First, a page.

The US condemns the Afghan Presidents’ statements but at the same time it establishes contacts with the opponents of Taliban in Pakistan, especially the supporters of Benazir Bhutto assassinated by terrorists and puts pressure on Islamabad so that it takes up a tough stance against Taliban. On the contrary, Washington threatens to deprive Pakistan of financial support and carry out anti-Taliban operations on the Pakistani territory by American forces. As a result of the American pressure Inter-Service Intelligence agency was put under the subordination of the Interior Ministry. President Pervez Musharraf, who resisted openly against such moves, was forced to step down. Much depends in Afghanistan on Islamabad’s relations with Taliban. Currently, Pakistan withstands Taliban. But the weakened control over Western and north-western regions of the country along the Afghan border has created favourable conditions for cross-border movements of the Taliban militants. Taliban’s ties with local Islamists also play a significant role to this end. It is no mere chance that God Father of contemporary terror, Osama bin-Laden has taken refuge in north-western Pakistan along the Afghan border. The establishment of strong central government is the key to the Afghan settlement. But several obstacles have to be removed in the way towards this goal. Although the government headed by President Hamid Karzai and backed by US-led forces exists in Kabul, it exercises only formal control over largely-Pushtu-populated southern and south-eastern provinces.

Russia, which was a former Soviet republic, has not been bordering with Afghanistan for 17 years. Although Central Asia is between Russia and Afghanistan, Moscow is keen on the country which is in the south of former Soviet Union and leaning on Kazakhstan, Uzbekistan, Tajikistan and Kyrgyzstan. Moreover, Afghanistan has ethnic and cultural links with these states. Tajiks, Uzbeks, Turkmens and Kyrgyzs live along both sides of the border. Consequently, not only the four states but also Russia responds to the developments in one or the other side of the border. Currently, all these factors are quite significant. A key event in Russia’s policy towards Afghanistan was the writing off of Afghanistan’s debt to the former Soviet Union, which was estimated at $11.2 billion. This has paved the way for state financing of economic projects and Russia is ready to help its private sector that has yet to show keen interest in establishing economic ties with Afghanistan in realizing the projects.

Mountain ranges divide Afghanistan into two parts, north and north-west, on the one hand and south and south-east, on the other. Tajiks, Uzbeks and Turkmen lives in the first part, while Pushtus in the second. When taking into account the Hazars the non-Pushtu population is greater than Pushtus. Since Taliban has great influence on Pushtus, the division of the country into two parts, which are bordering with former Soviet Republics in the north and northwest and Pushtu-populated region along the Pakistani border appears to be in Russia’s interests. This means the terrorist threat is moved away from the former Soviet south that has no properly equipped border with Russia. The split of Afghanistan and turning of its south and south east into a reserve of terrorism does not meet Russia’s interests. According to my opinion, the only way to avert this threat is to integrate south and south east with north and northwest. This could be done only by returning Pushtus the unifying role since, as experience shows, no other ethnic group cannot play it.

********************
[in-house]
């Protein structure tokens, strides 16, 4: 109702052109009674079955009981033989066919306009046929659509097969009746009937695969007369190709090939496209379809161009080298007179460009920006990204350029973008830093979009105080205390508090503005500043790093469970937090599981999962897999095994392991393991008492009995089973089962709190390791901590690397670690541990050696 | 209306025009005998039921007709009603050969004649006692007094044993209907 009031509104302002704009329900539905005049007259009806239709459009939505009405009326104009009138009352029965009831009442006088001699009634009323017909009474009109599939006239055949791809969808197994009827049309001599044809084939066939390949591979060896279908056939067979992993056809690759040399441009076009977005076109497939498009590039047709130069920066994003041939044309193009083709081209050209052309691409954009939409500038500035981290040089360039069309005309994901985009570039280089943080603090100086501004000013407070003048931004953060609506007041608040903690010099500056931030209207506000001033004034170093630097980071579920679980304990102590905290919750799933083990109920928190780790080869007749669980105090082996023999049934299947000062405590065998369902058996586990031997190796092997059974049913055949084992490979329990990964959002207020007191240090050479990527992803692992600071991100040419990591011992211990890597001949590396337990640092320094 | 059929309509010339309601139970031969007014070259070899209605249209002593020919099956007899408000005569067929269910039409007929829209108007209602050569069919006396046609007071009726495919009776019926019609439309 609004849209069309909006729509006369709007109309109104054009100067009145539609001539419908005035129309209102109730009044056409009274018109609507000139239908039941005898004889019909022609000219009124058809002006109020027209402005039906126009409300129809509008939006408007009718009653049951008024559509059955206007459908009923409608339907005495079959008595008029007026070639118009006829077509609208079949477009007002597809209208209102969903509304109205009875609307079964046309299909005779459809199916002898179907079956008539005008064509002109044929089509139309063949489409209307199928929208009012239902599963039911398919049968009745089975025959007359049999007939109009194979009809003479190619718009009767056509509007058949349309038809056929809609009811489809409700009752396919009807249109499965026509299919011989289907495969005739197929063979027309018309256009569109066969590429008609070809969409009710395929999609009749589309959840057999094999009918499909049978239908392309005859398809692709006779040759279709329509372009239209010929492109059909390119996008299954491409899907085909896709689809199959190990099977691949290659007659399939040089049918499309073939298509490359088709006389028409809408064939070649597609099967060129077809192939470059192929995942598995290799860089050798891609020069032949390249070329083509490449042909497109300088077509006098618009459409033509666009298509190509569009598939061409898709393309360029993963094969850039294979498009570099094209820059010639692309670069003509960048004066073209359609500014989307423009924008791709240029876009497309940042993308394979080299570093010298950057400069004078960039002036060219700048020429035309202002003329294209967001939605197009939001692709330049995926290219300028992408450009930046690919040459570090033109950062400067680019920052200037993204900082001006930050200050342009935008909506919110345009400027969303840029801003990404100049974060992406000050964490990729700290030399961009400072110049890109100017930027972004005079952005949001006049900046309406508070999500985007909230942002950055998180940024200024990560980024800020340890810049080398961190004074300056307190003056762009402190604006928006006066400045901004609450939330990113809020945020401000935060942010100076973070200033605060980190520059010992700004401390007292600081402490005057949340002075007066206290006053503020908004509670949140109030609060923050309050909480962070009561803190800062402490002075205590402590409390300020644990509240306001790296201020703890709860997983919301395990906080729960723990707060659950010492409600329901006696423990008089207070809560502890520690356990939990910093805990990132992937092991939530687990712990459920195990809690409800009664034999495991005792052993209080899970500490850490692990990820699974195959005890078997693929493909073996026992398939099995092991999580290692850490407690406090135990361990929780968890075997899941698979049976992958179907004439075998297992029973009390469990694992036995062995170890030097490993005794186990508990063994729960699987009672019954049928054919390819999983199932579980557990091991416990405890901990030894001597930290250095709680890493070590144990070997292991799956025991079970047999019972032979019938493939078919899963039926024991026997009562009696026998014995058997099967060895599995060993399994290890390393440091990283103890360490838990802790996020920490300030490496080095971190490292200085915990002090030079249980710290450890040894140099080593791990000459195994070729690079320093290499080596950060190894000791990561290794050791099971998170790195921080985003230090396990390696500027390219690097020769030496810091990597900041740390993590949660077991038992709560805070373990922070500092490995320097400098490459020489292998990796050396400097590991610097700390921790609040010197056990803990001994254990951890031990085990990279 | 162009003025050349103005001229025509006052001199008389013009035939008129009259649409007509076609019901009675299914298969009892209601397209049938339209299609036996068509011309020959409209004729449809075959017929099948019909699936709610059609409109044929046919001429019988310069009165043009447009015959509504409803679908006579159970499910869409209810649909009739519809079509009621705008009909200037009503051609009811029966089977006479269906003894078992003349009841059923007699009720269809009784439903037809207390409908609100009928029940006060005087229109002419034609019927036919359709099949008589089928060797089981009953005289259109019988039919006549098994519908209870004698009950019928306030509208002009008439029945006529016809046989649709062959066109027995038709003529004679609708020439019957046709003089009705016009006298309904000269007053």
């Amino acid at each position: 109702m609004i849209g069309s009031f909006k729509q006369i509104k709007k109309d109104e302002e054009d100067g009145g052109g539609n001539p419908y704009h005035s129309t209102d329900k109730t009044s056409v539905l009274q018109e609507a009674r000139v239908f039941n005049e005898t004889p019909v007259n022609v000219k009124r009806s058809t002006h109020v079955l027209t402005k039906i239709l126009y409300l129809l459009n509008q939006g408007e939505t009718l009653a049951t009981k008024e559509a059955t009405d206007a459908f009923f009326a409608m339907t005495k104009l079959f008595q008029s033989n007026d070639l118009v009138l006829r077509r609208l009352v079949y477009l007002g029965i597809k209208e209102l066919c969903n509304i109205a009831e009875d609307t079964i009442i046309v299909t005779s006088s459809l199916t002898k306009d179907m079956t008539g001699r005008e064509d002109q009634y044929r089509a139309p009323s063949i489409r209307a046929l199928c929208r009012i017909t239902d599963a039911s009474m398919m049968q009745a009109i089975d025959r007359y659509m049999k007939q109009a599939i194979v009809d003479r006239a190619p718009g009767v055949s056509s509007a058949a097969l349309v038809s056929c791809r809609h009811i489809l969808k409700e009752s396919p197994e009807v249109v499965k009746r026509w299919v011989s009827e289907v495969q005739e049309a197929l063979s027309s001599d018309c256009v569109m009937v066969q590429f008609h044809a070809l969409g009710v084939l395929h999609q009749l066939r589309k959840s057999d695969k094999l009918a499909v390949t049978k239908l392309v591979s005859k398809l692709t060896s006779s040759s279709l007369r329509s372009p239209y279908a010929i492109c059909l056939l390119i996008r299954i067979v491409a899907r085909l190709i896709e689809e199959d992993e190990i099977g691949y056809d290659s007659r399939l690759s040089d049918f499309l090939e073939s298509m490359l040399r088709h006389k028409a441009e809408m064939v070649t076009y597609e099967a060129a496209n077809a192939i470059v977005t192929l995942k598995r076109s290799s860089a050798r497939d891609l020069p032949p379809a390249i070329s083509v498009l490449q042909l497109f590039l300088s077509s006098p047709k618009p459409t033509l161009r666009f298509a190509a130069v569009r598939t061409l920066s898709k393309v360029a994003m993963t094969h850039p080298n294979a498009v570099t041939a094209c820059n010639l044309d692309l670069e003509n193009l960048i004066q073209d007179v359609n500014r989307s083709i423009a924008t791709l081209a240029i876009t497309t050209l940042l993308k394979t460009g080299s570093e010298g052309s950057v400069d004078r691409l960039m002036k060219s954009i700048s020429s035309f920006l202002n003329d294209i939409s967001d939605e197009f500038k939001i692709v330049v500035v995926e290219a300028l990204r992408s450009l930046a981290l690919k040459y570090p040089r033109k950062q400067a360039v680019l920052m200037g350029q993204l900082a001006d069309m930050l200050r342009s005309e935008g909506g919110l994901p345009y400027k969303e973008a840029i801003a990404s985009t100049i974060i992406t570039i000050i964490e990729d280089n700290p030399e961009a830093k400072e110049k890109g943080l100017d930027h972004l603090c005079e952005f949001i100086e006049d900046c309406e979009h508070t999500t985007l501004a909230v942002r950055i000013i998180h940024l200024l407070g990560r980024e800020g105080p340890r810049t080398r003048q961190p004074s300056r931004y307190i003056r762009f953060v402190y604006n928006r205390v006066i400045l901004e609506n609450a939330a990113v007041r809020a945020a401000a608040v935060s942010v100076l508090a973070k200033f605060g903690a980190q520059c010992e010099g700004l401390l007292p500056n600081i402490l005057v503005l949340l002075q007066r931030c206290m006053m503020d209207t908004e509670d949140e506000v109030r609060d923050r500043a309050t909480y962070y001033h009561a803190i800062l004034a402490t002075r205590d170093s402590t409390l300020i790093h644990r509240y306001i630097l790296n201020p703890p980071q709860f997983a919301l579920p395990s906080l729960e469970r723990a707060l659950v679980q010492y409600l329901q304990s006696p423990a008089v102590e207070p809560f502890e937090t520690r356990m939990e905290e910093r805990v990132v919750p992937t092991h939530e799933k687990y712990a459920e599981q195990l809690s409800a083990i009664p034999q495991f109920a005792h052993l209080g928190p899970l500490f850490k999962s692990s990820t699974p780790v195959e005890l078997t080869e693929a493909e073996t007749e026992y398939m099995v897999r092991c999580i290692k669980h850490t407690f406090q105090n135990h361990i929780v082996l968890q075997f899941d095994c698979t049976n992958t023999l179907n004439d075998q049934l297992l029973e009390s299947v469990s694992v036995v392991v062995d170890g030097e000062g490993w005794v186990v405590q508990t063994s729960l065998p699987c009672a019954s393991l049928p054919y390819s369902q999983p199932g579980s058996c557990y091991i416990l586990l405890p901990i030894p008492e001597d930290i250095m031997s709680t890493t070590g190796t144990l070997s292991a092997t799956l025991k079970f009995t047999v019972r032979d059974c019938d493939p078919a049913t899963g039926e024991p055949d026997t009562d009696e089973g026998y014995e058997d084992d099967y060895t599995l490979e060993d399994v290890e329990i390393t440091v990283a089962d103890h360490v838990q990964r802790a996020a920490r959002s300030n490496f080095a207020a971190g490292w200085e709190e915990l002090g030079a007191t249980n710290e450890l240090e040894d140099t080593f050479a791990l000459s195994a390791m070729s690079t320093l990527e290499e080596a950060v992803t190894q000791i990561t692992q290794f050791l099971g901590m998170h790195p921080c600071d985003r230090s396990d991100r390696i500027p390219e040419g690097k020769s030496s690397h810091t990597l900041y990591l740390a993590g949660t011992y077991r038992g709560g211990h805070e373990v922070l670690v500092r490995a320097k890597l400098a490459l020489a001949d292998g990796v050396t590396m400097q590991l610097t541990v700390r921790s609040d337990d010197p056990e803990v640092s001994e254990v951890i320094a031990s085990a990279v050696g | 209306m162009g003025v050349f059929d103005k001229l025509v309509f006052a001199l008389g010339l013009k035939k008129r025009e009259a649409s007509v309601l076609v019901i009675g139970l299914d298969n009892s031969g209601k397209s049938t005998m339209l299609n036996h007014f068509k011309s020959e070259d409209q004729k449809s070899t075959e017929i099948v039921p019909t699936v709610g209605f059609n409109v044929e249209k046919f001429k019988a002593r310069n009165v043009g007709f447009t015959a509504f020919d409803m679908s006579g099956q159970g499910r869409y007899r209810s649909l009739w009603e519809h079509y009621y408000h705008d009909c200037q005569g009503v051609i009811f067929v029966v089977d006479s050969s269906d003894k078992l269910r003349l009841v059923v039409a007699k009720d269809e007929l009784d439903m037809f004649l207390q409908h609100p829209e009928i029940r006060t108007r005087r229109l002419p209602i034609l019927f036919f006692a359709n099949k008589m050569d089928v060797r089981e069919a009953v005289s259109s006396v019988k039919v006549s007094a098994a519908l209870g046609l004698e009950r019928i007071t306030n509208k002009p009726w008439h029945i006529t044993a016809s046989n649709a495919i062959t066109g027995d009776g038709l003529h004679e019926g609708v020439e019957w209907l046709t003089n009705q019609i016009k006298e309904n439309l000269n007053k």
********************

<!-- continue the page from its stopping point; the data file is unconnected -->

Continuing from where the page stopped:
After the withdrawal of Soviet troops from Afghanistan the local allies of Moscow headed by Najibulla remained in power for another three years. If Russia continued to render economic assistance after the collapse of the Soviet Union at least all cities and a large part of rural areas could have still been under their control. Currently, Washington has no such alternative. Truly, Karzai administration has managed to take roots into the local soil. However, they are not deep rooted yet to stay in power without the western military presence. Kabul has made progress in fighting against Taliban in the past years. Afghanistan’s national security department, which is under the CIA influence, has eliminated several Taliban leaders. Nevertheless, the Karzai government as a whole continues to depend largely on the US-led forces. Naturally, in these circumstances the pullout of these forces will be not only a failure of the Karzai administration but also a great blow on the US prestige and clear defeat in the fight against terrorism headed by it. This will deal a blow also on Russia, which is vitally interested in the victory over the terrorists.